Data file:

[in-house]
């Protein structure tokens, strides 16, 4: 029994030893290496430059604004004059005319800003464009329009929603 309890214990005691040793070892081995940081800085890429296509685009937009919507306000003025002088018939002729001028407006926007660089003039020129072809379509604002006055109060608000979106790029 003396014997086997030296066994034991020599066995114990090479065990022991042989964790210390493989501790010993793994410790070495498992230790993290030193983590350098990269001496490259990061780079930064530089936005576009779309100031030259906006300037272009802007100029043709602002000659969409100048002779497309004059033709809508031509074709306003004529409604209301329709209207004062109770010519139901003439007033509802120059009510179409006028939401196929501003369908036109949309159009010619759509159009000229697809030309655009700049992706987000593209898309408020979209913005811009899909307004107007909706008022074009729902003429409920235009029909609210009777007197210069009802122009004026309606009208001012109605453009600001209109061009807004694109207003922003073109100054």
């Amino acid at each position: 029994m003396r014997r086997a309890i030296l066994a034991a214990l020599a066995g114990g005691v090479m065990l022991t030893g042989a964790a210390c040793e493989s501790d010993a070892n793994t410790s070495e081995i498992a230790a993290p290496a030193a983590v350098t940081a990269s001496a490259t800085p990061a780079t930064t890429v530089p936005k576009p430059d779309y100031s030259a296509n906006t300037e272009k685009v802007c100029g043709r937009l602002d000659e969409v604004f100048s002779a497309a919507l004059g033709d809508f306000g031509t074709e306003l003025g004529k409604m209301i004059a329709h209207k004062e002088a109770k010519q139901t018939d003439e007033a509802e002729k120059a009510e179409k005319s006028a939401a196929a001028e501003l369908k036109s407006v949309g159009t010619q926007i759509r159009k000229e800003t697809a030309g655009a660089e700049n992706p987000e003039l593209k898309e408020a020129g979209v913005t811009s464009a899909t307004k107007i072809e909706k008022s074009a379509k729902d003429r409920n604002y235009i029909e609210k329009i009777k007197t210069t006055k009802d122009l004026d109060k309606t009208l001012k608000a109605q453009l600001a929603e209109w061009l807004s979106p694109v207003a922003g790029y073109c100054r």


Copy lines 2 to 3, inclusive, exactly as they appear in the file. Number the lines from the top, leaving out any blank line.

């Protein structure tokens, strides 16, 4: 029994030893290496430059604004004059005319800003464009329009929603 309890214990005691040793070892081995940081800085890429296509685009937009919507306000003025002088018939002729001028407006926007660089003039020129072809379509604002006055109060608000979106790029 003396014997086997030296066994034991020599066995114990090479065990022991042989964790210390493989501790010993793994410790070495498992230790993290030193983590350098990269001496490259990061780079930064530089936005576009779309100031030259906006300037272009802007100029043709602002000659969409100048002779497309004059033709809508031509074709306003004529409604209301329709209207004062109770010519139901003439007033509802120059009510179409006028939401196929501003369908036109949309159009010619759509159009000229697809030309655009700049992706987000593209898309408020979209913005811009899909307004107007909706008022074009729902003429409920235009029909609210009777007197210069009802122009004026309606009208001012109605453009600001209109061009807004694109207003922003073109100054």
């Amino acid at each position: 029994m003396r014997r086997a309890i030296l066994a034991a214990l020599a066995g114990g005691v090479m065990l022991t030893g042989a964790a210390c040793e493989s501790d010993a070892n793994t410790s070495e081995i498992a230790a993290p290496a030193a983590v350098t940081a990269s001496a490259t800085p990061a780079t930064t890429v530089p936005k576009p430059d779309y100031s030259a296509n906006t300037e272009k685009v802007c100029g043709r937009l602002d000659e969409v604004f100048s002779a497309a919507l004059g033709d809508f306000g031509t074709e306003l003025g004529k409604m209301i004059a329709h209207k004062e002088a109770k010519q139901t018939d003439e007033a509802e002729k120059a009510e179409k005319s006028a939401a196929a001028e501003l369908k036109s407006v949309g159009t010619q926007i759509r159009k000229e800003t697809a030309g655009a660089e700049n992706p987000e003039l593209k898309e408020a020129g979209v913005t811009s464009a899909t307004k107007i072809e909706k008022s074009a379509k729902d003429r409920n604002y235009i029909e609210k329009i009777k007197t210069t006055k009802d122009l004026d109060k309606t009208l001012k608000a109605q453009l600001a929603e209109w061009l807004s979106p694109v207003a922003g790029y073109c100054r």